having house built, tell me what i need to know about pre wiring

Discussion in 'Archived Threads 2001-2004' started by RichardK, Mar 13, 2001.

  1. RichardK

    RichardK Second Unit

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    Im having a home built in the Dallas area. The builder contracts with Powell Electronics for their wiring. They frown upon DIY and other 3rd parties, so im gonna roll with them for safety sake so i need your advice.
    Please offer suggestions on how i should have the prewiring done.
    Room dimensions 15.5 x 15.5 approx. open 'doorway' in one 'corner' of room.
    im planning to put a 46 - 55in widescreen along one wall and
    2 front towers or med siz bookshelf on stands, the center on top of TV,
    rear surrounds on the left and right of the seating area. and two rears (L and R) for THX EX, DTS ES upgrade.
    the main thing i am mulling over is the surrounds...i want the prewiring to allow for stands because that is the way i am leaning. same with the rears. honestly i dont want to have to mess with inwalls at all.
    since it is a fairly enclosed room, i could even run the wiring along the floor, but i am looking for a 'cleaner' look.
    the speakers i have in mind range from Atl Tech T70 system to B&W DM302/3s. maybe even CDM1NTs if i can scrape the cash.
    also what distance for seating area is good for a 55in. set. i think i have plenty of room without backing myself against the rear wall.
    thanks for your help.
    RR
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  2. Allan Yates

    Allan Yates Auditioning

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    Nothing special to worry about for your surround speaker wiring. I would just run 12AWG from you amplifier location to each of the speaker locations and mount a plaster ring (not a box) 12" off the floor.
    Allan.
    Intelligent Interiors http://www.i2automation.com
    Sales, installation, service, and parts for:
    Lighting, Home Automation, Security, Audio/Video, Home Theatre
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  3. Brad Ems

    Brad Ems Auditioning

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    As for the system power, I would dedicate a 20A circuit to the HT room and wire all receptacles there to that circuit. It's not too bad an idea to upsize the wiring to the next standard AWG. For a 20A circuit 12AWG is generally the standard but for not much more you can get 10AWG. This will reduce the "blink" you get when a large load on the circuit turns on.
    Also, ask the contactor to leave extra wire above the breaker box in case you want to put in a central power conditioner for the HT later. If the wire isn't long enough to go to the conditioner, you'll either have to put in a junction box (yuck) or re-run the home run to the breaker box from the HT. Neither is fun and leaving a few extra feet of Romex is much easier.
    Finally, WRT power, I would put room lighting on a separate circuit in case you have electrically "noisy" lighting like fluroescent or HID. This will reduce the loading on your HT circuit and will reduce the need for power conditioning.
    As for speaker wiring, I'm not a great believer in zillion-dollar cables as a bang-for-the-buck option. I would use a standard large-gauge copper zip cord (10AWG if you can get it). If you're running wiring near other wiring that carries lots of current (A/C, electric oven, etc.), use a shielded cable of at least 12AWG and make sure the contractor grounds the shield properly. An improperly grounded shield is far worse than none at all. In either case, if you must get near current-carrying conductors, try to cross them at right angles with your speaker wire to minimize crosstalk.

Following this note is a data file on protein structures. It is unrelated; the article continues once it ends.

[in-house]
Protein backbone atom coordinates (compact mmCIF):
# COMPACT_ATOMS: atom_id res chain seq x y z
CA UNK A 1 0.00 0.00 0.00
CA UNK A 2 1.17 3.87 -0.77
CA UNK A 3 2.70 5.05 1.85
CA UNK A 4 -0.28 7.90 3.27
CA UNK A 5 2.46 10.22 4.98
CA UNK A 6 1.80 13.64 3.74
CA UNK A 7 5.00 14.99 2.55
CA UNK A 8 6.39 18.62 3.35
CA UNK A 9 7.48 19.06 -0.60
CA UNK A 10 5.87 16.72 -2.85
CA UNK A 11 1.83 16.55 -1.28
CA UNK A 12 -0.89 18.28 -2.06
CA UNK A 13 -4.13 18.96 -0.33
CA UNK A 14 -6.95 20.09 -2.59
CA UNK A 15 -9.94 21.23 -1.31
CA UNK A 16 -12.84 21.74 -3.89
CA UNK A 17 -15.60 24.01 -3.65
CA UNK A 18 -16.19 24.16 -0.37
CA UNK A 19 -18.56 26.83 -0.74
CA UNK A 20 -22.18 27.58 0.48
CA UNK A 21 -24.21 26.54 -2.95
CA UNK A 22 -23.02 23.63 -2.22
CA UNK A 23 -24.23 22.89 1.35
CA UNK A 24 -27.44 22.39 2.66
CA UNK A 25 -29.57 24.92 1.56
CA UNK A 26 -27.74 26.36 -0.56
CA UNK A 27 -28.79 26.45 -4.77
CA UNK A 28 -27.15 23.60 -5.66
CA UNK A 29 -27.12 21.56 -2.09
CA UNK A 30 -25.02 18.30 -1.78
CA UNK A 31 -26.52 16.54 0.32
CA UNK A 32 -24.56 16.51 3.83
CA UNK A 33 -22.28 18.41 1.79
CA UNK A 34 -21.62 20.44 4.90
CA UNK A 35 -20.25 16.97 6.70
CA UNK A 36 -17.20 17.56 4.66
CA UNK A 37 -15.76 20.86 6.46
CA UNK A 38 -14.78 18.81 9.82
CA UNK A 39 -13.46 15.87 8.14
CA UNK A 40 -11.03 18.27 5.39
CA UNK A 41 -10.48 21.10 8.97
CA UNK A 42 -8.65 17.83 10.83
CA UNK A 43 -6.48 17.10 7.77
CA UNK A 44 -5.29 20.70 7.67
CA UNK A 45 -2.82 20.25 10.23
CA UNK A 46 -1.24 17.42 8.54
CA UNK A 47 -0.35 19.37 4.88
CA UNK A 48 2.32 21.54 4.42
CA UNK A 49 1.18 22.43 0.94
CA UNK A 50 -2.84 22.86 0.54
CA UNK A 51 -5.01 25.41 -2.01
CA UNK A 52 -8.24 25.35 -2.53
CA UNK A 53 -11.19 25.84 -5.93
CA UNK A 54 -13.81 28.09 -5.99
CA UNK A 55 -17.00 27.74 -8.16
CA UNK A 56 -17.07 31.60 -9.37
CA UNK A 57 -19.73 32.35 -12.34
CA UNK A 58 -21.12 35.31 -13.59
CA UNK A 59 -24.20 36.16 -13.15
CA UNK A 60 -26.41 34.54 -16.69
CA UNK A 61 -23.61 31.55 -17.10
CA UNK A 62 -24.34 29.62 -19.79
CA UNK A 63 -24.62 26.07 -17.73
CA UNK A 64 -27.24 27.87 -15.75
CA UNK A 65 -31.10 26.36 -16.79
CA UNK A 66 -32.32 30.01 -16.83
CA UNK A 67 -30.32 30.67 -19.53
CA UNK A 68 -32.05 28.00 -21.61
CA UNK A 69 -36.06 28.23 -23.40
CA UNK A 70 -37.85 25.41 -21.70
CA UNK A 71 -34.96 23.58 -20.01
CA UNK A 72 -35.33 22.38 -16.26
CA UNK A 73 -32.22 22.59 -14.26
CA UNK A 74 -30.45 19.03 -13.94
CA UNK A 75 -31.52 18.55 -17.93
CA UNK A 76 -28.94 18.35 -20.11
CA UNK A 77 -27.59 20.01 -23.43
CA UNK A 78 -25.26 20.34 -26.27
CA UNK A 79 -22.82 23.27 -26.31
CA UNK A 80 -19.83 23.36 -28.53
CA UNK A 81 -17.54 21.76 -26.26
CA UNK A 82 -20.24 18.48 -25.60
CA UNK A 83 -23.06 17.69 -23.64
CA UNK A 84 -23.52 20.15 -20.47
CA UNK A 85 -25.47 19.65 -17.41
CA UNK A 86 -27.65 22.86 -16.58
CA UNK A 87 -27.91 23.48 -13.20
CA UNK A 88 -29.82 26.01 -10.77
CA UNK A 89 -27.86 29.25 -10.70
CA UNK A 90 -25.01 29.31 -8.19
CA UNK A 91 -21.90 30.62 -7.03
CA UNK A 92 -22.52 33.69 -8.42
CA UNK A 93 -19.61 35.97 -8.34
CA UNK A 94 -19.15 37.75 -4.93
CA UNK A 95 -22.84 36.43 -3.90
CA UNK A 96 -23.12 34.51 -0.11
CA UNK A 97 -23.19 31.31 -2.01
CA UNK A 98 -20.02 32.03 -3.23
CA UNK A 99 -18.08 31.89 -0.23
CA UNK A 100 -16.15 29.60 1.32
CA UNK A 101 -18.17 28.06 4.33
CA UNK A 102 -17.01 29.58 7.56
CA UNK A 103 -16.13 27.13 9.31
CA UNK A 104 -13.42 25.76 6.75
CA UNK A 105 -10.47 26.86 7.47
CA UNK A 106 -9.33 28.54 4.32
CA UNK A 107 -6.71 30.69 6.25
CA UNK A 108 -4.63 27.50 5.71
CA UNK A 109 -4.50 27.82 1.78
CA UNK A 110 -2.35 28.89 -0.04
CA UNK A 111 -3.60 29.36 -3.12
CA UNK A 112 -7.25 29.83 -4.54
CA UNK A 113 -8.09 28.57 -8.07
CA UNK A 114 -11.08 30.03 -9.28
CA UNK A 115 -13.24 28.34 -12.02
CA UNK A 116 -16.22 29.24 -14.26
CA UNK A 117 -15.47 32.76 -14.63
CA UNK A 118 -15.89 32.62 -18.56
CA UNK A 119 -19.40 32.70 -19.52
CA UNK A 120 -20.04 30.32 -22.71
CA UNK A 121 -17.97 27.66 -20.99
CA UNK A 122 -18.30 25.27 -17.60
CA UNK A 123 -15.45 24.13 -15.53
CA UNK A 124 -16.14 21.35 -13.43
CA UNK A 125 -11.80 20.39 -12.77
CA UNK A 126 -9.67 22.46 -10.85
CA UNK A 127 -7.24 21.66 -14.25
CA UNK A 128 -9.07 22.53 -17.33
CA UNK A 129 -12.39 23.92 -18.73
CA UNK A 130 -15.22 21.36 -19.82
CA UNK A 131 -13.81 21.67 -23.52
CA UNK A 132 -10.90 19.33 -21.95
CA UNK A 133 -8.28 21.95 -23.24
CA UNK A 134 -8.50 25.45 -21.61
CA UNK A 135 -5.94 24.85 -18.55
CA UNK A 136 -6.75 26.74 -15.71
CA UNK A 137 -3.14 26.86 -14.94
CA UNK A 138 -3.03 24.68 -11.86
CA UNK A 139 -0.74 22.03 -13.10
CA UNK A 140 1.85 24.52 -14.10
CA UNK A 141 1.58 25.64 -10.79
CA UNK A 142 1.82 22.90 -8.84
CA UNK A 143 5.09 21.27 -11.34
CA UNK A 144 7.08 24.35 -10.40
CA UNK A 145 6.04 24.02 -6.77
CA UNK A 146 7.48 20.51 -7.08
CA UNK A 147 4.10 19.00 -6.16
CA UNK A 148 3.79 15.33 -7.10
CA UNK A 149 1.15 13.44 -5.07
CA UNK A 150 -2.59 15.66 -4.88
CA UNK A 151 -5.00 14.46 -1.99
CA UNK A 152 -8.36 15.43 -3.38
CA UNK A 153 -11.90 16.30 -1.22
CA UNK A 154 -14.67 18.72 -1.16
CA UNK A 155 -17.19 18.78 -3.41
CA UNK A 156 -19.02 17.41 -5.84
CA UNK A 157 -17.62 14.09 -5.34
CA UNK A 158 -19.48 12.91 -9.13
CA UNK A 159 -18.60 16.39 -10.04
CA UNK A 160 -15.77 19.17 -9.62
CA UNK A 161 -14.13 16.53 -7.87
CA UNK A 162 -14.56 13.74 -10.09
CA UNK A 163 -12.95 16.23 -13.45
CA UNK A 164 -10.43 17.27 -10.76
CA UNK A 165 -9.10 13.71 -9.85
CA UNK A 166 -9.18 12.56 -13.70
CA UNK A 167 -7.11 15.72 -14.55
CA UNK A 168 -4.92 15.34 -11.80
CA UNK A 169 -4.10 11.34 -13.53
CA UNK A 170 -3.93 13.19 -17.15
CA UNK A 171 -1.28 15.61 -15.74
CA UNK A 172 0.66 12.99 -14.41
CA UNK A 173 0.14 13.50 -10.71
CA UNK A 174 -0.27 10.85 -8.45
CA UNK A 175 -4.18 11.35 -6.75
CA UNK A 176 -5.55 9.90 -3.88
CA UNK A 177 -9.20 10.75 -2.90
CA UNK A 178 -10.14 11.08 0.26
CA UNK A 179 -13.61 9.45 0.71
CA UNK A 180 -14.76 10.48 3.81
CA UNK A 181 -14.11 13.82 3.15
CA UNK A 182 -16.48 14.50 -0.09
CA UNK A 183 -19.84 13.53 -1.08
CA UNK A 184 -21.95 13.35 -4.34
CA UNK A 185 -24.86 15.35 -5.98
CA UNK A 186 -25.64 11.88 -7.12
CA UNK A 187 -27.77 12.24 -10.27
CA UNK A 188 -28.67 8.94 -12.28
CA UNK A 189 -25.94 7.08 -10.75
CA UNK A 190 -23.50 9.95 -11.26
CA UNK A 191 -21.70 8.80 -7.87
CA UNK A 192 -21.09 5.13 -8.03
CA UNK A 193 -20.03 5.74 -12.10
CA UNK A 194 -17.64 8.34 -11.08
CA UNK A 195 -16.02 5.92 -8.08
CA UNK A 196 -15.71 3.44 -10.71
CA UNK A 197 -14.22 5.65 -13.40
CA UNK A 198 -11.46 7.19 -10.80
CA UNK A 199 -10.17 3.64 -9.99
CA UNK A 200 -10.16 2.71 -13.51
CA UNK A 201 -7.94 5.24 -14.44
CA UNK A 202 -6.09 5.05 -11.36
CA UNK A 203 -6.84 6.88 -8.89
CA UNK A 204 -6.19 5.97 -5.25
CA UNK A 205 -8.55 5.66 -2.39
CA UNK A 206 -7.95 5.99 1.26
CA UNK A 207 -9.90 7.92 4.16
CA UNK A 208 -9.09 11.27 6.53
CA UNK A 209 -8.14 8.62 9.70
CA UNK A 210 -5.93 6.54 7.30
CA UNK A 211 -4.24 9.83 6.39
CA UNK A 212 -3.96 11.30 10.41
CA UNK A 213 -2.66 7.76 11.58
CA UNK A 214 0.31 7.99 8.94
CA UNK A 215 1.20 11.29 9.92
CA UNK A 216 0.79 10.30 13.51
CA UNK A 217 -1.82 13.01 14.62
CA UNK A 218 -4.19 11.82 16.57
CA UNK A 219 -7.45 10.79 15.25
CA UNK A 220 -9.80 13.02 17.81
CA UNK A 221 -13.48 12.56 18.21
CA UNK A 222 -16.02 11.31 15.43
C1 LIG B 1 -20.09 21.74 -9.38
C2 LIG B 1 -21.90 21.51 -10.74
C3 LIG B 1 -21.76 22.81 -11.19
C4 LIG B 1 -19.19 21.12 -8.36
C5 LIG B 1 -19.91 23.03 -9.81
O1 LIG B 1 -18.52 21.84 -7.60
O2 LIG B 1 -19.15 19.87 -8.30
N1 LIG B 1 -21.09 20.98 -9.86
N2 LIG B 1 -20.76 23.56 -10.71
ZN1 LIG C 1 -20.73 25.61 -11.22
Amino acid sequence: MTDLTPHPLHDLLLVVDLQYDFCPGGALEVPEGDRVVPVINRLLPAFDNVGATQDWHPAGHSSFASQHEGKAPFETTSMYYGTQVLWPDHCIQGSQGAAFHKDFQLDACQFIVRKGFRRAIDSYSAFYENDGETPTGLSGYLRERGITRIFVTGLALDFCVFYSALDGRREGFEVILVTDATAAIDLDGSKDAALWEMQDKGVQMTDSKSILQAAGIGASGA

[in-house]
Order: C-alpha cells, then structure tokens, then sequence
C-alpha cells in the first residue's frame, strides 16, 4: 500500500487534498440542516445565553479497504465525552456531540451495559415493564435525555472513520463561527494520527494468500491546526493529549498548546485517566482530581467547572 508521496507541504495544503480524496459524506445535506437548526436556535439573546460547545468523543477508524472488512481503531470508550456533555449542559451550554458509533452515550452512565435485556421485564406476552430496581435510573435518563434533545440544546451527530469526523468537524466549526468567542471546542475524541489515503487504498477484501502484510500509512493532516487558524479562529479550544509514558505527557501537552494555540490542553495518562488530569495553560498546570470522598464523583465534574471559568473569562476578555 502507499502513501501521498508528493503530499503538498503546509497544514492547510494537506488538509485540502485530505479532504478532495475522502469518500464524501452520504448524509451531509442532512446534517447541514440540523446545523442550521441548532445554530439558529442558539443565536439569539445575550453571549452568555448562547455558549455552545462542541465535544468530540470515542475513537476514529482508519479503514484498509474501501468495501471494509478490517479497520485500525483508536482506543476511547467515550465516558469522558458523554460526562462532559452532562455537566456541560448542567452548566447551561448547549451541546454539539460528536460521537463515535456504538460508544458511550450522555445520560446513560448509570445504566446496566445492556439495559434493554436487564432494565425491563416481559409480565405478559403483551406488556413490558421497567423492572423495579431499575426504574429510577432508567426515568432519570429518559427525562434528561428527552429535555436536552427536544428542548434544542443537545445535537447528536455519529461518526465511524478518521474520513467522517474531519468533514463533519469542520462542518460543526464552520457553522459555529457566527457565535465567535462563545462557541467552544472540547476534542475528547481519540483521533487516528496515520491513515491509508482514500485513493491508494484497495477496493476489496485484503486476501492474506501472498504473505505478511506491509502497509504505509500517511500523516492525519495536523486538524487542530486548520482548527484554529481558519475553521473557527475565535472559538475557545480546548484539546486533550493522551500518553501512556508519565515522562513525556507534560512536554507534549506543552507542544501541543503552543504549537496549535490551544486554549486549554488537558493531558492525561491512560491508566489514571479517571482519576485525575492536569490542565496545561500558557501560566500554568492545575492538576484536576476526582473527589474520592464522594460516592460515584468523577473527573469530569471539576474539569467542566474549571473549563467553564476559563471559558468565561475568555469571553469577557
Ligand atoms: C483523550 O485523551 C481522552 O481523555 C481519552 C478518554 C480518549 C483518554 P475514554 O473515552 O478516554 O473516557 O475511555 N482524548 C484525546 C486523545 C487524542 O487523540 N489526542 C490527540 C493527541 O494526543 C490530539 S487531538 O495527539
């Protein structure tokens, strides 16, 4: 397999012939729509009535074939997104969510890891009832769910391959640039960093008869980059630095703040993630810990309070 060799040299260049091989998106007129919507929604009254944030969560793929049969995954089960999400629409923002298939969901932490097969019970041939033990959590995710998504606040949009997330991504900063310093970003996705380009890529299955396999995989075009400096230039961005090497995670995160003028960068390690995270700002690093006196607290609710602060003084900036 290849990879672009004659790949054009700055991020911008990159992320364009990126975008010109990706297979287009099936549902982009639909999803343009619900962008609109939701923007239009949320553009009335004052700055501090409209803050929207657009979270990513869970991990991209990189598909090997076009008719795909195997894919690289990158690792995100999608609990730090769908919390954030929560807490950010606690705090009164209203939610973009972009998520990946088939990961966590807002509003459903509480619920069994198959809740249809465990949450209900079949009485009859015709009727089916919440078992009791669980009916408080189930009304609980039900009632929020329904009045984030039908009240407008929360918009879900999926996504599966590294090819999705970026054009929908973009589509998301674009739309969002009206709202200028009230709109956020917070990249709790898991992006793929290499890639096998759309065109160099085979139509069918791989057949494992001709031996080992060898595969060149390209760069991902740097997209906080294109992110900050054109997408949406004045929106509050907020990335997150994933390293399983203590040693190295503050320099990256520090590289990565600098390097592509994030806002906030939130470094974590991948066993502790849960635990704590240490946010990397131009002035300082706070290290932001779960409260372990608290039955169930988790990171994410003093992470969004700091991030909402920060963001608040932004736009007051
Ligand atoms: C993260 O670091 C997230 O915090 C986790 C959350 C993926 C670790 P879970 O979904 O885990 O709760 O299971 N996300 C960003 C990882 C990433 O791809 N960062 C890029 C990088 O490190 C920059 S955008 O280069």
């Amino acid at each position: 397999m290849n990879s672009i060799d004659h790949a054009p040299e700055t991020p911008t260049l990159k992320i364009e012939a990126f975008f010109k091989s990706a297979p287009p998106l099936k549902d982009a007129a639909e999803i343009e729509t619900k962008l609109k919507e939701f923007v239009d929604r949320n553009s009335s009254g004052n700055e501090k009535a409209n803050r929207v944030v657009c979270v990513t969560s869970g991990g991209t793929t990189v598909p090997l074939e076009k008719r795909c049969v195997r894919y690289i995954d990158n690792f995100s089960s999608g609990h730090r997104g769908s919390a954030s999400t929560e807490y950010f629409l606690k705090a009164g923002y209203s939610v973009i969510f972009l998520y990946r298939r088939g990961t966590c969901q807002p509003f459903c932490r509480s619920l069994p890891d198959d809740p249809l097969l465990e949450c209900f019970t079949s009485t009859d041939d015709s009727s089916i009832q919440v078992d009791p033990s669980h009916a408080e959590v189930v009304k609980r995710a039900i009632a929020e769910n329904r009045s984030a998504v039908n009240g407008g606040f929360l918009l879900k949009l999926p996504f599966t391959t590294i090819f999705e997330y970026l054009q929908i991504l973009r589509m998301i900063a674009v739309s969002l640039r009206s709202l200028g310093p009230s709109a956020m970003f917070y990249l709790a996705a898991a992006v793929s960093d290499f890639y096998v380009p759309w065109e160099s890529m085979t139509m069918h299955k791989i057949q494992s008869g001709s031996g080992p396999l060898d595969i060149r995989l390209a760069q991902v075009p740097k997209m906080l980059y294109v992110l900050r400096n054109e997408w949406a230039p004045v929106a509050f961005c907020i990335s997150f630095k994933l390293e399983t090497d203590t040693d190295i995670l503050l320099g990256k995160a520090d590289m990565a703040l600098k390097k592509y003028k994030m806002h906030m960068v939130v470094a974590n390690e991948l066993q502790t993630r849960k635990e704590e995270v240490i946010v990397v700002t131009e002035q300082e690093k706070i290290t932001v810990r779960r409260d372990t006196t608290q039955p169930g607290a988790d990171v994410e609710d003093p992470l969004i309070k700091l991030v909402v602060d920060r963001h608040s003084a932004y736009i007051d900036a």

I don't know for sure, but I imagine the contractor can get standard-sized wall devices that have gilded binding posts for audio connections. Connect the 10AWG zip cord to these in the boxes (I recommend sealing these connections with shrink tubing to delay or prevent oxidation) and you have an easy connection point for your speaker. The other end will naturally have a ganged binding post array for connection to the amp. If you're bi-wiring, you'll have to have four binding posts at each speaker point.
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    "Nothing is quite so permanent as a temporary government program."
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  4. Bob McElfresh

    Bob McElfresh Producer

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    I would strongly suggest wireing your home as a "Smart Home".
    It sounds complex, but it's really simple.
    Pick a central location in your house where you can place a coax patch panel, network hub, etc. (I use the corner of a bedroom closet).
    You can also do this in the Garage, but I prefer the less dirty environment inside.
    Get a bunch of the "Smart Home" cable with dual RG6 coax and dual Cat5 network cables in a single bundle.
    Run this in a "Star" configuration to every room from the central location. Have the ends in the room terminate in standard electrical box's with a few inches of slack. Cover the electrical box's with blank wall plates. You can install the connectors later yourself.
    At the central location, plan to run:
    - Your CATV coax to this location
    - Dual runs of RG6 coax from the roof for a SAT dish to this location.
    - Your Telephone feed from your box on the outside to this location.
    Make sure they add 1-2 electrical outlets to power the electronics.
    Now you have everything set to wire a splitter for CATV, a network hub for computer, extra telephone lines to any/every room, etc.